Grab, Uber remind drivers to comply with Anti-Distracted Driving Act

MANILA, Philippines – Transport Network Vehicle Service (TNVS) companies Grab Philippines and Uber are reminding drivers to strictly comply with the recently implemented anti-distracted driving law.

"We have distributed materials to our drivers to make sure they know what they can and cannot do based on the newly implemented (law)," Grab Philippines country head Brian Cu said in a statement Wednesday, May 17.

“We know that driving with their phones is critical for Grab drivers because it’s a main tool for their livelihood, but there are ways that we can make sure they comply with the law,” Cu added.

Both companies sent out reminders to their drivers to strictly comply with the law Wednesday, a day before Republic Act No. 10913 or the Anti-Distracted Driving Act officially took effect Thursday, May 18. (READ: What you need to know about the Anti-Distracted Driving Act

"Safety is very important to Uber. We believe the government's efforts to improve road safety complements our own efforts to practice and promote the same with our driver partners," Uber said in an e-mail correspondence with Rappler.

Drivers under TNVS companies are heavily reliant on their devices to accept trips or locate their passengers. They fear that they may not be able to use navigational apps like Waze and Google Maps.

In an interview with Rappler, Law Enforcement Service Director Francis Ray Almora of the Land Transportation Office clarified that motorists can still use these apps as long as they use hands-free function. (READ: What laws help keep road users safe in the Philippines?)

If the driver needs to accept a trip or look for an alternative route on the application, he needs to pull over to the side of the road.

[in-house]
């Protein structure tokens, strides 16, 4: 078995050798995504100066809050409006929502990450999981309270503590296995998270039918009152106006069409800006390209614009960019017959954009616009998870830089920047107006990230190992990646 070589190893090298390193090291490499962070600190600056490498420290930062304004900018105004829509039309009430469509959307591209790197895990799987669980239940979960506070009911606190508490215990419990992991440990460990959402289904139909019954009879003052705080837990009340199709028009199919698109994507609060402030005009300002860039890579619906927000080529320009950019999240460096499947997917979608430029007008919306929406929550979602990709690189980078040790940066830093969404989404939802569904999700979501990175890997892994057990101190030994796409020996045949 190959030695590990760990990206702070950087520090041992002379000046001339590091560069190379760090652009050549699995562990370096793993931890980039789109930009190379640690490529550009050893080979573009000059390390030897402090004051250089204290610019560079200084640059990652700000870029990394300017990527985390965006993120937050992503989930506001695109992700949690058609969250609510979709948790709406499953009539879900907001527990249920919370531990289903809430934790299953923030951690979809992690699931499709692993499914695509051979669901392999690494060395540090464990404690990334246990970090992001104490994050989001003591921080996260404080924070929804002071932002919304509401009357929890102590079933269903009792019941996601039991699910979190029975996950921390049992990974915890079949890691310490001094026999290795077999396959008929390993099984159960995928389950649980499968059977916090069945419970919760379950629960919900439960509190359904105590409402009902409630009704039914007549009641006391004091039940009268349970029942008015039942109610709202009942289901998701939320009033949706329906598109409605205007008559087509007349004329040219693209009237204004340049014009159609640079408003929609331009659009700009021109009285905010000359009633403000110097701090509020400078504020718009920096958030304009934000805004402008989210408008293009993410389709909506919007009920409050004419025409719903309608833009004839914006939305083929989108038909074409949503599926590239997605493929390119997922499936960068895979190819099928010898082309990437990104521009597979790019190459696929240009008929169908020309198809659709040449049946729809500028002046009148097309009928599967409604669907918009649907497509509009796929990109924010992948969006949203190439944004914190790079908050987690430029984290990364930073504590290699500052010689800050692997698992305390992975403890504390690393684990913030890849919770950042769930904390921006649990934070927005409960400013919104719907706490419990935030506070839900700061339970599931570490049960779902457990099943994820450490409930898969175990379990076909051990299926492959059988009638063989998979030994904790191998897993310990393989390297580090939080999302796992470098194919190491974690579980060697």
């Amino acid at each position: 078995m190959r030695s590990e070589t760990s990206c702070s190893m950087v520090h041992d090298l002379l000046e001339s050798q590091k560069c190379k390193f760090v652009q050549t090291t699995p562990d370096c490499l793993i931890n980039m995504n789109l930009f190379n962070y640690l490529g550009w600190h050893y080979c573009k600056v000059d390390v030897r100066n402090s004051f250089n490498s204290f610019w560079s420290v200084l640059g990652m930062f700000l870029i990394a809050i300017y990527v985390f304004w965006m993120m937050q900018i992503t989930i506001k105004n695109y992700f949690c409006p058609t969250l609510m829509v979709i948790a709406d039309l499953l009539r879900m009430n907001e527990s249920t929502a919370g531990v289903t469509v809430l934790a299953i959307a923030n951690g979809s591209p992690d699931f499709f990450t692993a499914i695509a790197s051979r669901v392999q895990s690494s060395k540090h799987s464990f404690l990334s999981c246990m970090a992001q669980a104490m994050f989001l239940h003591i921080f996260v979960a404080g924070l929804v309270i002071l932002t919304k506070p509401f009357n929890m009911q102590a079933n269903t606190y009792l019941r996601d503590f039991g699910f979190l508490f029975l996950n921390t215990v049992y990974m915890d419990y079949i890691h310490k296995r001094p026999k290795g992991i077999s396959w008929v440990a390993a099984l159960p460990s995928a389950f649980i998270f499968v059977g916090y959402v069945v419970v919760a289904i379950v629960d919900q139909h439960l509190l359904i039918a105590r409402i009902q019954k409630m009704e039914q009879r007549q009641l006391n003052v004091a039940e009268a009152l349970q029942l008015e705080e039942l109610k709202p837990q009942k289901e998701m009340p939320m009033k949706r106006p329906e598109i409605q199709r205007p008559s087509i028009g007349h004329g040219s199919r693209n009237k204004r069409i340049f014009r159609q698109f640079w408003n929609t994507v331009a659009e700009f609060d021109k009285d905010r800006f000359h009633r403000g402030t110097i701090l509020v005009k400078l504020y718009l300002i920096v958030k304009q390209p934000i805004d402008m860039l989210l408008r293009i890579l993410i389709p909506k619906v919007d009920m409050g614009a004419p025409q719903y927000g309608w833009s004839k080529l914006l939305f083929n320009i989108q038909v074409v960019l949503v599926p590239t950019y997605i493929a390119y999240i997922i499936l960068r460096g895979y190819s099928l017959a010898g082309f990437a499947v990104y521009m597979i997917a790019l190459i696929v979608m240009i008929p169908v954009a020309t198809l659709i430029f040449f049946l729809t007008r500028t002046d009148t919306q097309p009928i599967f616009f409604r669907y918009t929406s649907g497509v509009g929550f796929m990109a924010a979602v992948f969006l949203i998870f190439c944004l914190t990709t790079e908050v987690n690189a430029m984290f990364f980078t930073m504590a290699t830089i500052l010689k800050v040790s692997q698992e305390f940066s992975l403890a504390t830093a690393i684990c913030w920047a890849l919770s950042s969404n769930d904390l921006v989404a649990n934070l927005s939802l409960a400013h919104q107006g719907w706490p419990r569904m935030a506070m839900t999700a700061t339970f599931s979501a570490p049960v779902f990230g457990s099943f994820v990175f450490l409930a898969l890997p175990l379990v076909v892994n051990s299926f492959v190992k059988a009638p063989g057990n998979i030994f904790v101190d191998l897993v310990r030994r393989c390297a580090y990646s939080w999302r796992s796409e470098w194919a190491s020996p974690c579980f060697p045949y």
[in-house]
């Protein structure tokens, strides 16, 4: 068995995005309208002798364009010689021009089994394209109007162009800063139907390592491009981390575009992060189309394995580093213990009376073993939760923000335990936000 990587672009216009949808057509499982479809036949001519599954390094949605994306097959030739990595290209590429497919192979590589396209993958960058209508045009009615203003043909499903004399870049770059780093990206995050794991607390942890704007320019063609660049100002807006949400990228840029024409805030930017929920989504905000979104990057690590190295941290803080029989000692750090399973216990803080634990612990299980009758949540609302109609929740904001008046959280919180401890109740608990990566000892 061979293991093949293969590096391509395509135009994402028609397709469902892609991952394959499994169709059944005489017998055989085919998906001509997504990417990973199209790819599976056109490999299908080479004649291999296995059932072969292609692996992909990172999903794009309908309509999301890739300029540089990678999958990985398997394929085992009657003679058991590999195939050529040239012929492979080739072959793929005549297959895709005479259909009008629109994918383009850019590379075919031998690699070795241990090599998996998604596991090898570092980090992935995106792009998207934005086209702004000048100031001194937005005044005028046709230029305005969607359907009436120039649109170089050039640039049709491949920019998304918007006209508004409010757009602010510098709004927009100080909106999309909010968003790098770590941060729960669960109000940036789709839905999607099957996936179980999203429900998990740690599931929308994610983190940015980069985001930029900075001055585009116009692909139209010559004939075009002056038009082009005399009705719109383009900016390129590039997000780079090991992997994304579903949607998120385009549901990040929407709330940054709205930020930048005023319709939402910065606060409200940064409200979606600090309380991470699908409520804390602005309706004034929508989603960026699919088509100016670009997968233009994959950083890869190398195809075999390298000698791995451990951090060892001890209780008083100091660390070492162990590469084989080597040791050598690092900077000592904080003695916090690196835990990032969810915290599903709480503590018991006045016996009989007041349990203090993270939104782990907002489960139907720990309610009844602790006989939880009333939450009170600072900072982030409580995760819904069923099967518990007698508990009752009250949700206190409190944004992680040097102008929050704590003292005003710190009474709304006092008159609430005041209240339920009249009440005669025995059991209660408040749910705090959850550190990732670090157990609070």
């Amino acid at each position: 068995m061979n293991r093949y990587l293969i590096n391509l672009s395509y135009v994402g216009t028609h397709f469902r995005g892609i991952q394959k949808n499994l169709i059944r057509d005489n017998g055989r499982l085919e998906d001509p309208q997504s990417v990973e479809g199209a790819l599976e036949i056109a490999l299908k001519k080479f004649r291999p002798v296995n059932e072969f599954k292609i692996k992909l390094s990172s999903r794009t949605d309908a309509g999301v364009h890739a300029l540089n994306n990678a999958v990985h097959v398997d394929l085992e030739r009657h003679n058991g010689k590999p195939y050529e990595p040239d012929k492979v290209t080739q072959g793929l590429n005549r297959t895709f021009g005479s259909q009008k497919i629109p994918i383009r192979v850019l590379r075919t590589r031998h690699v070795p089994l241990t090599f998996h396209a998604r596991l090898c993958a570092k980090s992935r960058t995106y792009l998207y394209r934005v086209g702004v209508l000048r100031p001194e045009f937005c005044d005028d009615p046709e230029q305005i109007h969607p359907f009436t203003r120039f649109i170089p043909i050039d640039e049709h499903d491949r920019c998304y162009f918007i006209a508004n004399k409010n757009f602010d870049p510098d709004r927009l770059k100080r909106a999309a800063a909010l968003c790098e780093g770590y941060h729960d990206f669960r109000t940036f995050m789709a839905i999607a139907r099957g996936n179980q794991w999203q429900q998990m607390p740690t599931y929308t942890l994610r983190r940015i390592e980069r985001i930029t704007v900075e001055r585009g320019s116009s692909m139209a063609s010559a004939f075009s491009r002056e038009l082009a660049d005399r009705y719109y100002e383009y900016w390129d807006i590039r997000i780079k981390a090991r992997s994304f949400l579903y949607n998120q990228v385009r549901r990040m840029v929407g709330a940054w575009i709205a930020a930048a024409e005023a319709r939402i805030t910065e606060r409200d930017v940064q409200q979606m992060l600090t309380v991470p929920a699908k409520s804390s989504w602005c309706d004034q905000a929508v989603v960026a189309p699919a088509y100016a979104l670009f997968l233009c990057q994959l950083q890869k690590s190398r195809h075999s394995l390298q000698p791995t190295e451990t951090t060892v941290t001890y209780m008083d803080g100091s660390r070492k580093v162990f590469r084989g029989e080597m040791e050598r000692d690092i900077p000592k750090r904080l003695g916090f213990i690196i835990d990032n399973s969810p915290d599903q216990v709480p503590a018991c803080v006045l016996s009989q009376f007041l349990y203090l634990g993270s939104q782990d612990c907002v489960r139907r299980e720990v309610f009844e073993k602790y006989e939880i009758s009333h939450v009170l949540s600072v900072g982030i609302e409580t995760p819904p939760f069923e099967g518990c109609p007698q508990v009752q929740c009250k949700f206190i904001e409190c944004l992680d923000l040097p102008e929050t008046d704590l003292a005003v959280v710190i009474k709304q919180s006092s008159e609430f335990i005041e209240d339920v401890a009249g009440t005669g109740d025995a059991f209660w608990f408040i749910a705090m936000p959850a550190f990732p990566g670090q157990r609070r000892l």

Almora said the agency is currently in talks with the Land Transportation Franchising and Regulatory Board to create issuances that will guide TNVS operators.

"We are consulting with them to get their side, reach out, and come up with a common procedure that is not contrary to the law," he said.

2015 National Statistics Office report cites using cellular phones while driving as one of the top causes of road crash incidents, with a total of 1,290 reported incidents from 2012 to 2014.

The law defines "distracted driving" as using telecommunications or entertainment devices while in motion or temporarily stopped at a red traffic light.

Drivers of both public and private vehicles are not allowed to use phones to call, text, play games, or surf the internet while in motion, or temporarily stopped at a red traffic light or an intersection.

Watching movies, reading e-books, or performing calculations are also prohibited, along with other activities that will distract the driver while driving. –

Learn more about Filipinos' safety on the road by visiting the Road Safety Awareness microsite.

Aika Rey

Aika Rey covers the Philippine Senate for Rappler. Before writing about politicians, she covered budget, labor, and transportation issues.